Edward Cleage was the head of the household. He was 38 years old, literate, owned his own house and was a barber operating his own shop. Mattie Dotson, his wife, was 32 years old. She was literate and did not work outside of the home. They had four daughters, Alberta 11 and Helen 9 were attending school. Ola was 3 and a half and the baby, Gertrude Beatrice was only a month old.
Mattie’s brother Walter Dotson and his family lived next door. He was 39 and taught in the public school. He also owned his own home free of mortgage. His wife Flora did not work outside of the home. They had three children, Lincoln who was 6, Rosalia was 3 8/12 and Eugene was 4/12. Both households were described as “mulatto.
On this same census page there were seven older people who lived alone because of being widows or widowers. One of them was Amanda Cleage, a widow who at 73 was still supporting herself as a laundress from her home. She rented her place and was unable to read or write. I feel that I know Amanda quite well after doing an in depth investigation of her a year or so ago. It was like seeing an old friend to find her one of my great grandmother’s neighbors.
William Wilcox and his neighbor George Pinson were both identified as black. Both worked as hotel waiters for wages. Both were literate. George Pinson was a widower. William Wilcox’s wife, Vester did not work outside of the home.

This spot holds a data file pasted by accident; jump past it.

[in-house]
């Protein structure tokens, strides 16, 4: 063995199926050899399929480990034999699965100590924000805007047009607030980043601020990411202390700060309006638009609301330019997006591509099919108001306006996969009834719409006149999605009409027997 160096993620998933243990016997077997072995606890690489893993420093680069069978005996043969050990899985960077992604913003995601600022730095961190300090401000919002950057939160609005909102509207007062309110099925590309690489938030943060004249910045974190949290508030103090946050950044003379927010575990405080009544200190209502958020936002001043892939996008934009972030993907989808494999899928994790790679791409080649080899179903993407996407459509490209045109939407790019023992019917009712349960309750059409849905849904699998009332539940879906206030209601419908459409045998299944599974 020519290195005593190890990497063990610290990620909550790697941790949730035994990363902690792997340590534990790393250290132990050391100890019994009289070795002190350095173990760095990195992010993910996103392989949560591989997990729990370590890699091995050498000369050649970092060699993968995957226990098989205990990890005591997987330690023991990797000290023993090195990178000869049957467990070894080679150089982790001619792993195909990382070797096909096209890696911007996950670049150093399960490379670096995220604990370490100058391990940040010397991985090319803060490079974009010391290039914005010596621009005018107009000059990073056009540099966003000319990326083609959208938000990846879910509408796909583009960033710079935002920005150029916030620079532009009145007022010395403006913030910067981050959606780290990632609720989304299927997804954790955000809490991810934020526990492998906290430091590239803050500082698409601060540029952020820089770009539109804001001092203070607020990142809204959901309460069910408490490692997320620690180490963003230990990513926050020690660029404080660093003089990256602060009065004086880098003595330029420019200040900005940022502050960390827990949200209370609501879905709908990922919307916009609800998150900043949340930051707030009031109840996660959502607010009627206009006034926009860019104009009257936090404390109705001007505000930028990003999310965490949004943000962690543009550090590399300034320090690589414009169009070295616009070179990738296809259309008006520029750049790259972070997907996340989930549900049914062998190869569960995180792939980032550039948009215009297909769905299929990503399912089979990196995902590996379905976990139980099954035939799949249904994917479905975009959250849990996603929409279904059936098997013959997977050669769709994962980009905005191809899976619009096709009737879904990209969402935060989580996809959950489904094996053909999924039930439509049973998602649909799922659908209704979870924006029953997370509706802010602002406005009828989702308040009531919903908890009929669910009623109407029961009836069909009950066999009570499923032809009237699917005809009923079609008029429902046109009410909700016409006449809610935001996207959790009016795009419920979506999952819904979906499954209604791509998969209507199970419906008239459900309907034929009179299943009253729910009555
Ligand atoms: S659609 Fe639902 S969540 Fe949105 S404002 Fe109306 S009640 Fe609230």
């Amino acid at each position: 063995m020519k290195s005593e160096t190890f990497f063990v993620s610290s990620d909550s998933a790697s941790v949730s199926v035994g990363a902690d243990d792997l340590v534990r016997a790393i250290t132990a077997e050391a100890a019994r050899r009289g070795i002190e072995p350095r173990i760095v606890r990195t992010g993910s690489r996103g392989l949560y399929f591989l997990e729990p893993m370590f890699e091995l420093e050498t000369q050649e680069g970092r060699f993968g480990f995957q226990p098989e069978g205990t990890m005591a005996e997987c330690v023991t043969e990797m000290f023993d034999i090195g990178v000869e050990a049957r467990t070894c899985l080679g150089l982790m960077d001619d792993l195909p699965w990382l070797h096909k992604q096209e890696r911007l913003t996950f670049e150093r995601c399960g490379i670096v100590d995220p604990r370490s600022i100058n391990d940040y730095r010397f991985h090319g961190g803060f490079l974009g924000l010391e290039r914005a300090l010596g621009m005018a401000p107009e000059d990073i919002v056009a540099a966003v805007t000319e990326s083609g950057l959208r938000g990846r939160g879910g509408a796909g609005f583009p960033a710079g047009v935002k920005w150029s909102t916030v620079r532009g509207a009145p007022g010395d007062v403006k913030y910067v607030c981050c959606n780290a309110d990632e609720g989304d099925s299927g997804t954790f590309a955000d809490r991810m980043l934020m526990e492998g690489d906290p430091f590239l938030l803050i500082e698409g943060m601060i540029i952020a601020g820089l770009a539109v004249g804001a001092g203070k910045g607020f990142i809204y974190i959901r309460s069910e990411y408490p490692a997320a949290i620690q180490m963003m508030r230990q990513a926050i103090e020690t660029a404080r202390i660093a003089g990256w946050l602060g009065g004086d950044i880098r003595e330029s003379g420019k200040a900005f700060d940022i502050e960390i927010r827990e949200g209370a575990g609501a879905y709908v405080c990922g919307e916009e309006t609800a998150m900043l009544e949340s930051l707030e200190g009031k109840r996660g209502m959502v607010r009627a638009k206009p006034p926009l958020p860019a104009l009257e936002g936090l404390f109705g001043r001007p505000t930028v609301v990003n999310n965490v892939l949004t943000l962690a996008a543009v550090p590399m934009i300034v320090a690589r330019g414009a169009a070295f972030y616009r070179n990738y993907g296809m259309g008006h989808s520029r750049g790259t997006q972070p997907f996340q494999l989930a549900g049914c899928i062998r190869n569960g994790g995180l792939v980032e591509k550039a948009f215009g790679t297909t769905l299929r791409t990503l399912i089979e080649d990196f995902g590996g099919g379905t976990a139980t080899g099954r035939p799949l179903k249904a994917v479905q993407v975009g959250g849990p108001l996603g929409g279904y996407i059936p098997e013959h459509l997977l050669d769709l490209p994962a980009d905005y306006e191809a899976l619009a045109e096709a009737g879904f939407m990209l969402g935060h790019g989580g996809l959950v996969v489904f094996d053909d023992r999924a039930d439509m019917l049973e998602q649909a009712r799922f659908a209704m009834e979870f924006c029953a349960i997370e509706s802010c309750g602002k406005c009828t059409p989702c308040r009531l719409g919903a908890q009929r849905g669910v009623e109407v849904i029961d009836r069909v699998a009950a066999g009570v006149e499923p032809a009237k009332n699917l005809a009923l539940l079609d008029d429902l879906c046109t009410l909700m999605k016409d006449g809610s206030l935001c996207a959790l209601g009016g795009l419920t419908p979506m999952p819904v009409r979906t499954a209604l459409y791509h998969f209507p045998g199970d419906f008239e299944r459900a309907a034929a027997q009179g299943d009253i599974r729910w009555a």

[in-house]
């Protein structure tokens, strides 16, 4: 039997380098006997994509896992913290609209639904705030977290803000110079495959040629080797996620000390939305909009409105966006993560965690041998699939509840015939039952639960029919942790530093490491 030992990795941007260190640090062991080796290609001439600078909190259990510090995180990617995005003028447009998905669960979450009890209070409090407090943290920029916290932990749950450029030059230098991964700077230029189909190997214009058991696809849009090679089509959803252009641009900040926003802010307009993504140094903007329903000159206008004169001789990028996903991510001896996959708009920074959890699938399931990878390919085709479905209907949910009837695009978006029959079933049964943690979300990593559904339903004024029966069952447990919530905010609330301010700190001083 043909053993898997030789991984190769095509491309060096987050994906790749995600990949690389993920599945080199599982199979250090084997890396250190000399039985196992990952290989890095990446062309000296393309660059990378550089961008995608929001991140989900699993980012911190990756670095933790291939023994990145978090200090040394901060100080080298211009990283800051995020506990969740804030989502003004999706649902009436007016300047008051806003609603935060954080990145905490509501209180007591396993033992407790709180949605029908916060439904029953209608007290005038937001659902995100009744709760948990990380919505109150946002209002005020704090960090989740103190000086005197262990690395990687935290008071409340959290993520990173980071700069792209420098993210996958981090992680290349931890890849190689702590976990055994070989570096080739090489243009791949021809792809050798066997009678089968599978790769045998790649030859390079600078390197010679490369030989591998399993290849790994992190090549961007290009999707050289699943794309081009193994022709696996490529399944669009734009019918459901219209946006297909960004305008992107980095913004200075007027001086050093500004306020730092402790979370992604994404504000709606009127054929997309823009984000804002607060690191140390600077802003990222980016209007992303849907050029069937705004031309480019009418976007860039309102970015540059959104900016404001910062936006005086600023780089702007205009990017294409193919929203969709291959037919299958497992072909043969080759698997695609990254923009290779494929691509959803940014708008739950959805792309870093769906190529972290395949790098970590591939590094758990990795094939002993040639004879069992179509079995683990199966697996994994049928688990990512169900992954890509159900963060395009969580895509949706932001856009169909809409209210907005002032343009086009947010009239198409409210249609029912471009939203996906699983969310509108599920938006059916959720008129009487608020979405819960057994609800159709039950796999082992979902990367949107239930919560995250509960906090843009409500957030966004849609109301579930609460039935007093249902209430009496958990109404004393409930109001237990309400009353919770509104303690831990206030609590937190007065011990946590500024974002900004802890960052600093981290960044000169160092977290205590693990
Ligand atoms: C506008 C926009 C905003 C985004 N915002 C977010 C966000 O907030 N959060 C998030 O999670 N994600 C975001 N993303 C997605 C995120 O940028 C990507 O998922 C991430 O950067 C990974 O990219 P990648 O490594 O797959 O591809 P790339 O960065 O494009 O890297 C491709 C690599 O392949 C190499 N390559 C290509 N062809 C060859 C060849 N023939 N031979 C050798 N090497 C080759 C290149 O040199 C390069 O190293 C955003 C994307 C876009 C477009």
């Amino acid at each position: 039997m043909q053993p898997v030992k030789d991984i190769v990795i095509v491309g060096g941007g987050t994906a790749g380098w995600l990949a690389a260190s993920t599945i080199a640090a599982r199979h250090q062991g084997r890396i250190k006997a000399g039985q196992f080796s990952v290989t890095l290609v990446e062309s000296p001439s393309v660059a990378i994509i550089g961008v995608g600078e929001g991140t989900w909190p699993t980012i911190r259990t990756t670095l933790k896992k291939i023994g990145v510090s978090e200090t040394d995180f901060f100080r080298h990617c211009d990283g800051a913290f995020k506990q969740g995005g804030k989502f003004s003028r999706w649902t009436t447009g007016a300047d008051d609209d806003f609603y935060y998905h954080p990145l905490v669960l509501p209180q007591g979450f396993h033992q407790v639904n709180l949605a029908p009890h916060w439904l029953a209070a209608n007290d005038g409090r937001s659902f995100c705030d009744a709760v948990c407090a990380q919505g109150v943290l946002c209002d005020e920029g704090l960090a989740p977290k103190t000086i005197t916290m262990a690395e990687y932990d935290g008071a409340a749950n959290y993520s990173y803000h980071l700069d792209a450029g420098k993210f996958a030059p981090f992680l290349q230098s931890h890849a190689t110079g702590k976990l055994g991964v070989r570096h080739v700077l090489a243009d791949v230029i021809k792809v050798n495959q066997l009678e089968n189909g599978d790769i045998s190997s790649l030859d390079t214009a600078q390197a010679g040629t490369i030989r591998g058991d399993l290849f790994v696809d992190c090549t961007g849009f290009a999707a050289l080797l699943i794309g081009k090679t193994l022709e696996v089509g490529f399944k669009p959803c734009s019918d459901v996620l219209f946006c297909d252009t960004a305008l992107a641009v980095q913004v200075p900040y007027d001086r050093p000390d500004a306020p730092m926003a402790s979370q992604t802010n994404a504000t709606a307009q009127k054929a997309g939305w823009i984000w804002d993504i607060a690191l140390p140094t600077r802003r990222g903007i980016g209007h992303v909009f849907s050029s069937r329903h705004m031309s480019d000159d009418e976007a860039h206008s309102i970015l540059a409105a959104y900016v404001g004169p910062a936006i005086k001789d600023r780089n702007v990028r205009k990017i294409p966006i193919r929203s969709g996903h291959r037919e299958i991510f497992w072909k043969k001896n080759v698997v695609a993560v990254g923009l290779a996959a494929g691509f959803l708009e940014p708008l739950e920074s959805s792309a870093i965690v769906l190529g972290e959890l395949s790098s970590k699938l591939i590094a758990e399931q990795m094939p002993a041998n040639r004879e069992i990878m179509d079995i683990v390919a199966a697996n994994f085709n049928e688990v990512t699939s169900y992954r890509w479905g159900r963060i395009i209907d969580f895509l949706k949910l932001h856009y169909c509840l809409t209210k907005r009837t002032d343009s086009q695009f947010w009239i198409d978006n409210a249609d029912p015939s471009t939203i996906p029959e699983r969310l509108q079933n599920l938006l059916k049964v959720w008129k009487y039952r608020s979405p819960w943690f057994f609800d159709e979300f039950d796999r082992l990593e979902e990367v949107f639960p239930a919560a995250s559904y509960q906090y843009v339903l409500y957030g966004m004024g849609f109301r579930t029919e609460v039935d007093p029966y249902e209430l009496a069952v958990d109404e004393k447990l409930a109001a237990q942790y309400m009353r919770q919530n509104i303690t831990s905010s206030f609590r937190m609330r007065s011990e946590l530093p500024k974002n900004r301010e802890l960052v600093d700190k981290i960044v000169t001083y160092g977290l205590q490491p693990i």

Herbert Vanburen and his wife Annie rented their home. He worked as a far laborer on his own account and Annie Vanburen took in laundry. They had seven children. The oldest, Winnie was 19 and was a looper at a hosery mill. A looper was given a finished sock without the toe portion. She placed it into a machine that would attach the toe using several needles and thread, and it would come out looking as if the whole sock was one piece.
The next four children, ages 14 to 8 attended school. The youngest two were six year old twins and not yet in school. Everyone who was old enough was literate and everybody was described as mulatto.
Other single people were 67 year old Rosa Baker who was a widow, illiterate and did not have employment. Charles Reynolds owned his house free of mortgage, was literate and did general laboring on his own account. He was 54. Louise Wilds was 61, a widow and could read but not write. She took in laundry on her own account. They were all described as black.
Forty six year old Low and his wife Ida Lillard, forty three, lived on the other side of the Cleages. They rented their house. He could read but not write. She was literate. Low and his oldest son, twenty year old Clarence both worked as laborers on the railroad. The two youngest children were six and five, too young for school. The family was described as black.
Henry Lattimer was 41 and worked as a laborer in construction. His wife Vonnie was 32 and did not work outside of the home. They were both literate. He was described as black. Vonnie and the six children were described as mulatto. The oldest son, Leake, was 19 and like his father worked as a construction laborer. Sixteen year old Cleona had attended school in the past year was literate and worked as a knitter at a hosiery Mill. The 10 year old and 7 year old attended school. The two youngest were under three.
There were two white families living nearby. Both of them rented. Bose Gregary was literate, although his wife was not. He worked as a driver for a grocery store. His wife didn’t work outside of the home. Their oldest three children attended school. The younger two were too young.